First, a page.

Harvesting Roses in Miriam Wilkins' Garden



For five years after Miriam Wilkins' passing, we have had the privilege of harvesting roses in what remains of her garden. The property is a wild thing now with no care taken and the few roses that remain are the hardy species types that Miriam loved best in her later years. These pictures were taken last year, once again, on the Friday before the Celebration of Old Roses. You will see that amongst the ruin we still managed to gather spectacular things. This rose is Dorothy Perkins.





First a nod to the species roses Miriam loved. 



This is a hardy European rose- if you think you know the name, let me know.



Year after year, this rose thrills me. It is a monster though, huge, extremely thorny, but with the most compelling and photogenic blooms. I've taken many pictures of it and you will see it in the bouquet below. I've never seen a rose to compare with this one, and who knows, this may be the only one in existence.


To me, a garden of the heart would be a modest affair, whatever the true gardener who loves to work in the soil comes up with, not lavish estates. We are all limited in one way or another. Visitors to gardens must take this into account. That is why I never hesitate to let anyone see our rose collection. There must be something here to teach or please.

~Miriam Wilkins








The harvestees are now ready to wow people at the Celebration.







As we were harvesting, I noticed the steps and pots below Dorothy Perkins, and then realized Dorothy had demolished a pergola.


We bought our dream lot in 1944 when Dick returned from the South Pacific. It looked out at the Golden Gate, a mysterious sight when wreathed in fog. Five years later the house was built and we moved in with three children under five years. Soon we had a lawn with play equipment, and a badminton court. I was buying old roses from Roses of Yesterday and Today. They were planted in neat rows with paths between the plots. The lawn and everything went in 1952. Roses grew as roses will. I began to garden on my neighbors back forty. That was soon filled. Five years ago (2002), the two yards were well worth a visit, but it's been downhill every since. I do not encourage visitors but they may come if they care to.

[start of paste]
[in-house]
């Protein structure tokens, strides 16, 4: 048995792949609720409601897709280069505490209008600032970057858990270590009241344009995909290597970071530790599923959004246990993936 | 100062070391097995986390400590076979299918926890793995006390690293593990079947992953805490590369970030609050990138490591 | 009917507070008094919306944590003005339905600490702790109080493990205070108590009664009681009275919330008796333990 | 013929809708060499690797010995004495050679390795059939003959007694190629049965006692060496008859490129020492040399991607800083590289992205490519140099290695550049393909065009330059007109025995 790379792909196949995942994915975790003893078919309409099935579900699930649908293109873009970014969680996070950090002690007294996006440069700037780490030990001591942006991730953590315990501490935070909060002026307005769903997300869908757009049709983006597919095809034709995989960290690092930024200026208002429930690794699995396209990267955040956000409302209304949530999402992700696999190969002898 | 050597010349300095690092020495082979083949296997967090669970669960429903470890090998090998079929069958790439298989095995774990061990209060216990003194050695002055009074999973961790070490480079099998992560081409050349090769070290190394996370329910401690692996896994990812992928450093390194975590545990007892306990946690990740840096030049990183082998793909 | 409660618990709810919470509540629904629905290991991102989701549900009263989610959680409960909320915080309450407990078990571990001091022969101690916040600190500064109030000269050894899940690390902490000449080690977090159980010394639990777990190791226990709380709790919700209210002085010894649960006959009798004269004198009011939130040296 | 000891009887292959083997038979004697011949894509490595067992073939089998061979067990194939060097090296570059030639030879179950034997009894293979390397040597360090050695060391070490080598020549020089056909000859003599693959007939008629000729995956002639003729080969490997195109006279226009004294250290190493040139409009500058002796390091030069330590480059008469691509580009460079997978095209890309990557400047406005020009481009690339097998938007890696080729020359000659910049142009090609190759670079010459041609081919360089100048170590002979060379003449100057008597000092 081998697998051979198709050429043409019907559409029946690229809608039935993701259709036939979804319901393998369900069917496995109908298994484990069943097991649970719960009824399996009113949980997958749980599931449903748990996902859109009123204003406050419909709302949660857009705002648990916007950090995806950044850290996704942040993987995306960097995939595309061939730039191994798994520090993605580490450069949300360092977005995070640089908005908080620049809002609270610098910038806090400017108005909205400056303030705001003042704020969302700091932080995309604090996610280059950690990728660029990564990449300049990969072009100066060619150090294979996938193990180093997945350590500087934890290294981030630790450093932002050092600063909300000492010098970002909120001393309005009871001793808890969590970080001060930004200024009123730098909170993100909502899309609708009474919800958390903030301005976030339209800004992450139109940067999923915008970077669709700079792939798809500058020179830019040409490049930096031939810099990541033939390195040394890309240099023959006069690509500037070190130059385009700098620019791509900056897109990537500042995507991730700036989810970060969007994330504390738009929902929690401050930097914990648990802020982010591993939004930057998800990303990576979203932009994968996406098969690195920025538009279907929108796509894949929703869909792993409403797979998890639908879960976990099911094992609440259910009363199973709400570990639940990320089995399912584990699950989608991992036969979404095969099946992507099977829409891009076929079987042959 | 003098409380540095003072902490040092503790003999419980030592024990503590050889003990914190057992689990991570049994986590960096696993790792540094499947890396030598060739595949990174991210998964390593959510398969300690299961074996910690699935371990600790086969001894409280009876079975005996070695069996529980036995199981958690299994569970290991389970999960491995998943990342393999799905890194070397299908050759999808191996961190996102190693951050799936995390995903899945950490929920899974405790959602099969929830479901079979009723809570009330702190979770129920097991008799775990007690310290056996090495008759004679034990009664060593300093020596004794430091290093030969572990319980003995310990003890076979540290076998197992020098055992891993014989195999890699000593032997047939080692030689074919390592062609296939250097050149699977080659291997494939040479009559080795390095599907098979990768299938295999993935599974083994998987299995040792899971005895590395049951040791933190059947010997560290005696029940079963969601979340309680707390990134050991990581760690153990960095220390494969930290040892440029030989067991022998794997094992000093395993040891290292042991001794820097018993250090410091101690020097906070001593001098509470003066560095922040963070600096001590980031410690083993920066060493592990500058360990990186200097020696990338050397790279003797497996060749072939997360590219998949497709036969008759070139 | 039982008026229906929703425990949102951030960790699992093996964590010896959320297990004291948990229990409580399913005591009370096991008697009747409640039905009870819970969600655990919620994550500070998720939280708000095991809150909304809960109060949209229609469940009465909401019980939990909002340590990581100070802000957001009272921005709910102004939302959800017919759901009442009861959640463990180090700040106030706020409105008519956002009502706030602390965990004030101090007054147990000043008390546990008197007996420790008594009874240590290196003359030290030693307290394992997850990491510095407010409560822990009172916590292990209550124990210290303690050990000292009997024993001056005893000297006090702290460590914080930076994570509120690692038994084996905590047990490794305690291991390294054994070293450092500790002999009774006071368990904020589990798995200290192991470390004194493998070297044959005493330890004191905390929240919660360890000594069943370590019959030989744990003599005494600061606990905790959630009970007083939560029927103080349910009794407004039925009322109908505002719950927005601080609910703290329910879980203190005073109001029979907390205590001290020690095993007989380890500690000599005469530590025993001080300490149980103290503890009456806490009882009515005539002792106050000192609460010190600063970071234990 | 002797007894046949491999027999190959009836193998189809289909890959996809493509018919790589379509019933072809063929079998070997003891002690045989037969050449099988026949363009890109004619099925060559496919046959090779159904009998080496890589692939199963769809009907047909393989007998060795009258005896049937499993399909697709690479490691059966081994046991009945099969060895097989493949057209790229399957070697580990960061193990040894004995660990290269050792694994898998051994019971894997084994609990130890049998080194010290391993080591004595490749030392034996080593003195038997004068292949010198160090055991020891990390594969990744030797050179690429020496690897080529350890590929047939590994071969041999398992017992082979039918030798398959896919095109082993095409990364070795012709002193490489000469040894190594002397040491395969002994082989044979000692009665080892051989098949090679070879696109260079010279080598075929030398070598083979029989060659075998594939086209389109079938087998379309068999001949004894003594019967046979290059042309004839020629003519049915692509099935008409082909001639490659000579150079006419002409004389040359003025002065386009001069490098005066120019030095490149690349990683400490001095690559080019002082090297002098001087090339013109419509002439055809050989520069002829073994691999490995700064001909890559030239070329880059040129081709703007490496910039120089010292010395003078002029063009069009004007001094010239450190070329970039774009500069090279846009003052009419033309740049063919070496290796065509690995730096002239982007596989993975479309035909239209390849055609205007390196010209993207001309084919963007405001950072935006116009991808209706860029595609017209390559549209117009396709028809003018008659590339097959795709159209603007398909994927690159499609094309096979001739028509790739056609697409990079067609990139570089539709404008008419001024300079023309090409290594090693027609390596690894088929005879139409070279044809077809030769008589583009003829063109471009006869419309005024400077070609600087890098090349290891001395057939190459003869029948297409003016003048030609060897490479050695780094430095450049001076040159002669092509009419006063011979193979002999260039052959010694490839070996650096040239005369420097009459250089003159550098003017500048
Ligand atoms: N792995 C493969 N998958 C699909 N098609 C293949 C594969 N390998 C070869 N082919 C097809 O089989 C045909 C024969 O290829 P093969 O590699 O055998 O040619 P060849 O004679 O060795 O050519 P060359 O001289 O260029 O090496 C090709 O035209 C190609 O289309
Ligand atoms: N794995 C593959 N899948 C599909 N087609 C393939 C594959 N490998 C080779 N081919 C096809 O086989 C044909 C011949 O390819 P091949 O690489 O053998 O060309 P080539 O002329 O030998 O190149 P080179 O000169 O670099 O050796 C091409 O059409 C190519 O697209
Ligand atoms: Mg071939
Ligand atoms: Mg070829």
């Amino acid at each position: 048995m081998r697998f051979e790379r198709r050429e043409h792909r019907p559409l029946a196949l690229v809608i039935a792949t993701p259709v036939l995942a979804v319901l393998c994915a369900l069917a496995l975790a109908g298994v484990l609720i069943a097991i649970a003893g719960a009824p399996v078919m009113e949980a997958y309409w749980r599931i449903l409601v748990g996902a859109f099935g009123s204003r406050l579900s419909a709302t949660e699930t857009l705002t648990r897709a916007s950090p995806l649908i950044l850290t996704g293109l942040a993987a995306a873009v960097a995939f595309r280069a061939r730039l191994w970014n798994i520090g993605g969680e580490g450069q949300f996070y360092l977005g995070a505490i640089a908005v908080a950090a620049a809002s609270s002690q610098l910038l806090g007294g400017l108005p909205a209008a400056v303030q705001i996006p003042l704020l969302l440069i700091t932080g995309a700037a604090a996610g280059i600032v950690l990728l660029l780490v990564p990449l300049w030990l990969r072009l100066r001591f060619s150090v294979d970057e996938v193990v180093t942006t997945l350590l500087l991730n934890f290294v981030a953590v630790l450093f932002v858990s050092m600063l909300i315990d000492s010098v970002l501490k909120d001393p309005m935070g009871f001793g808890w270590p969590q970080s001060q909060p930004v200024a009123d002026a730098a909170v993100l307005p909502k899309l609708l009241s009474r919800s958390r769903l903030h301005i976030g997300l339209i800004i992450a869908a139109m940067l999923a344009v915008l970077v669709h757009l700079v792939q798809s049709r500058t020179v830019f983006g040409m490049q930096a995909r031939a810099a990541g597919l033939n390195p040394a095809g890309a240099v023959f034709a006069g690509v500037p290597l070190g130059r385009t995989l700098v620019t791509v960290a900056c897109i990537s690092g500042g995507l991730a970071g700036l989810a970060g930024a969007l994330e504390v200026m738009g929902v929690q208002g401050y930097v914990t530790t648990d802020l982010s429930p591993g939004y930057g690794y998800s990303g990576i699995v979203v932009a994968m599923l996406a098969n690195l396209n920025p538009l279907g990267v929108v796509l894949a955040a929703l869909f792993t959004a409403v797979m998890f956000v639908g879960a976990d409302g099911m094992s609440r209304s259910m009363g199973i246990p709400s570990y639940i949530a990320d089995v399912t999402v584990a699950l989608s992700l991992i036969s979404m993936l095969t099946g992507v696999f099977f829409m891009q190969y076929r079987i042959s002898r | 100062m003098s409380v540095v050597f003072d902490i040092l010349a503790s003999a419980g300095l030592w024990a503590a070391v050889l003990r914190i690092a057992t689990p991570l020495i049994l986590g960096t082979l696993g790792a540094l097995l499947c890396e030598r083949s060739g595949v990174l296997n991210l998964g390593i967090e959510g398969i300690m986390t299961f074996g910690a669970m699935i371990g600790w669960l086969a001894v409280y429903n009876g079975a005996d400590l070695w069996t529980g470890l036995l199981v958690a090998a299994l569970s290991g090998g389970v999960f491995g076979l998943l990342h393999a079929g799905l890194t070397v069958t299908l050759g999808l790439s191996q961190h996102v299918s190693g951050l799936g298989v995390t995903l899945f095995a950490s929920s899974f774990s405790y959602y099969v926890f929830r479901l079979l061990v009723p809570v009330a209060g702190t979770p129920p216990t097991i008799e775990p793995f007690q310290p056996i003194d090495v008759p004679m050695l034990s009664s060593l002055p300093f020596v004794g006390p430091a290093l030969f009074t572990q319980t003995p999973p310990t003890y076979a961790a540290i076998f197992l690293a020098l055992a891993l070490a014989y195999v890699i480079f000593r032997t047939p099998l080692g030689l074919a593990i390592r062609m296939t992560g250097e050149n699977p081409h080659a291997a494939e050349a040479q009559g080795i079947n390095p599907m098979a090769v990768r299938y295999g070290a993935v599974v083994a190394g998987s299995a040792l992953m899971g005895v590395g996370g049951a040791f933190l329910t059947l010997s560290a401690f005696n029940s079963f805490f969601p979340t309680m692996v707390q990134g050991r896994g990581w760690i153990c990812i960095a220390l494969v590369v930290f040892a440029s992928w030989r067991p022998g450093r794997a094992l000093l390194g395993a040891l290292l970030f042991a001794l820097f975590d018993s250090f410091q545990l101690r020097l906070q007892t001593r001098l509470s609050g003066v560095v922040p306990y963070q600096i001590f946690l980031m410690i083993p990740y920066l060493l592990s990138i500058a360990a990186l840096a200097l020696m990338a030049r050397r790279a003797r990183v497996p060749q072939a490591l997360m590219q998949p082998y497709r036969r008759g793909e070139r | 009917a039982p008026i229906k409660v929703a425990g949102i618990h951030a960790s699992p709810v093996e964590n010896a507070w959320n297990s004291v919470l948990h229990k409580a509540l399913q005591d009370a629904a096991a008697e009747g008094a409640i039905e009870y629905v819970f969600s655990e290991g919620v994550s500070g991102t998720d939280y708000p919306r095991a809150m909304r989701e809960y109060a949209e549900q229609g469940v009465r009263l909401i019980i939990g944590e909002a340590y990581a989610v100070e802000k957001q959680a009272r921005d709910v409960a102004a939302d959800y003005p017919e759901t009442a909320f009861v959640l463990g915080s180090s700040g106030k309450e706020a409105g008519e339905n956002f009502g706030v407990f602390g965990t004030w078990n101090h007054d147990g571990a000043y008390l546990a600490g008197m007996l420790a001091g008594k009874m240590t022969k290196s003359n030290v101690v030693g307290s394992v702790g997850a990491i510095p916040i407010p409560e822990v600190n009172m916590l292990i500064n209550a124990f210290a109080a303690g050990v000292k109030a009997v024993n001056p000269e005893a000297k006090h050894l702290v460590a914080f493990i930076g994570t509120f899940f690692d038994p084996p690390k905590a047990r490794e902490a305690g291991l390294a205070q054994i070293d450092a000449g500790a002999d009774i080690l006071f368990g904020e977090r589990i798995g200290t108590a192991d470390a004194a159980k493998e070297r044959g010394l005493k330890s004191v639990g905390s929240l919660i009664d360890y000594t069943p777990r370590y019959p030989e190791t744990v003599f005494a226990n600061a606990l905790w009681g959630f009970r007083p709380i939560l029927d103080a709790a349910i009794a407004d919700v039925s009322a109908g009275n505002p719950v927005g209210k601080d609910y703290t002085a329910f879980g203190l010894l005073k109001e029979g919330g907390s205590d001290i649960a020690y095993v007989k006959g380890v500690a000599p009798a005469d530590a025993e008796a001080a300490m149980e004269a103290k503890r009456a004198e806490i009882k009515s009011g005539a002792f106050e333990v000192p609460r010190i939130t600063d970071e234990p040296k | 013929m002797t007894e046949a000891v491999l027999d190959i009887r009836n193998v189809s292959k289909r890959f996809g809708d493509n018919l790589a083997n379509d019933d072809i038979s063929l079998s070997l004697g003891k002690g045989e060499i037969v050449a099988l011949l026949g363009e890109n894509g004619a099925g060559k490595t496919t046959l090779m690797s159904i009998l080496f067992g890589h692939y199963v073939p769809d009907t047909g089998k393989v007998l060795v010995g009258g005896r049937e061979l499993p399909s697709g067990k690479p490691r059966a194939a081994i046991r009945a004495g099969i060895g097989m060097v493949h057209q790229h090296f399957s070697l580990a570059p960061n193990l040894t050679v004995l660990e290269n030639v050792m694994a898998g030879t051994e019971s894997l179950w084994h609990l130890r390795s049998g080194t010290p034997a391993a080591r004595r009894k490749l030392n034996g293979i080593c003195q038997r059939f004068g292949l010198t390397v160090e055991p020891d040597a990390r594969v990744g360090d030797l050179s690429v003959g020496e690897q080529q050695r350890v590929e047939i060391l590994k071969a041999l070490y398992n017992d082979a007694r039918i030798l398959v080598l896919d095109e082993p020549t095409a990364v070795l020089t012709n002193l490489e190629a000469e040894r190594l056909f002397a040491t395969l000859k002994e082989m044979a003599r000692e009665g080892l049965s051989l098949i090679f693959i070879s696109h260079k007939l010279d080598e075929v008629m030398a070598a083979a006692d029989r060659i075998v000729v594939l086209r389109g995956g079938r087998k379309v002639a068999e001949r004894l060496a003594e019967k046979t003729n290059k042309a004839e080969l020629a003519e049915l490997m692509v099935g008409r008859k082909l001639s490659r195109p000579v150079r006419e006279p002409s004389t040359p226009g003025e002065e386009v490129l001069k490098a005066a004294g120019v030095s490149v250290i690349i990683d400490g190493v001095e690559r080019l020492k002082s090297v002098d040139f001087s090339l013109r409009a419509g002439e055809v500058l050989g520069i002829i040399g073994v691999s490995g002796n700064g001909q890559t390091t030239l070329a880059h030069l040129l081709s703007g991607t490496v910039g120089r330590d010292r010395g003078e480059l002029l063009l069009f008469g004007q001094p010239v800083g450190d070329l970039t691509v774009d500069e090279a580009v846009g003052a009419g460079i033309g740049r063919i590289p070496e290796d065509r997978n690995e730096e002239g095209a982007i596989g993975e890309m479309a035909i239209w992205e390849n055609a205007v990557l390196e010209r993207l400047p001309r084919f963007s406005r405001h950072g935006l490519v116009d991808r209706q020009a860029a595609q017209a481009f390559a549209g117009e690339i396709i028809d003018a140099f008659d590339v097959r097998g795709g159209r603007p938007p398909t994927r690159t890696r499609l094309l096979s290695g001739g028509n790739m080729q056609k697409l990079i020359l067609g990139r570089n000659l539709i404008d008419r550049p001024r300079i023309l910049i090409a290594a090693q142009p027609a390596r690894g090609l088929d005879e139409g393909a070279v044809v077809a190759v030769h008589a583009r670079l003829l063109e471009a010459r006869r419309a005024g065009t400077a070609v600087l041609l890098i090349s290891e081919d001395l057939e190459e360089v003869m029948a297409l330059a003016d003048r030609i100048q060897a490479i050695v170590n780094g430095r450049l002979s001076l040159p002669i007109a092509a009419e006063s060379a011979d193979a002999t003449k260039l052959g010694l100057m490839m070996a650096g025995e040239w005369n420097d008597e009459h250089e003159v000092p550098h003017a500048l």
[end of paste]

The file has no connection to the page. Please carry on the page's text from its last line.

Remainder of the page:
~Miriam  Wilkins


The wonderful thing is that she always welcomed us and in that overgrown state there was wonderment! Miriam's garden has given its all again and again and here it's 2016. I hope to see you at the Celebration–there will be many wonderful roses for sale propagated especially for you!



Rose Bouquet Gathering of Royalty


It's a special privilege to harvest roses from one's own garden any day of the year. On May 16, for the Celebration of Old Roses, I knew it was going to be slim pickings though, since my roses were almost spent. Several shrubs only had one rose to offer, but in the end, the bouquet I made for display managed to include seventeen exquisite members of genus rosa.





I'm kind of sentimental about these bouquets, because the offering always has so much history whether it's from a gardener's point of view or from rose history itself.



I fell in love with Madame Hardy in an ancient church yard, on an overcast day in England.



I first saw The Swamp Rose, R. Palustris in Marilyn Wellan's Louisiana garden. I thought it was a spirea with thin elegant leaves, as it hadn't bloomed yet. This sweet thing is my latest favorite– just look at those elegant buds.



The wonderful Perle d'Or, a must for every rose garden, in my humble opinion. It took me a long time to figure out how to get this to grow. I found it's best not to deadhead it, since it gets fresh growth along the panicles.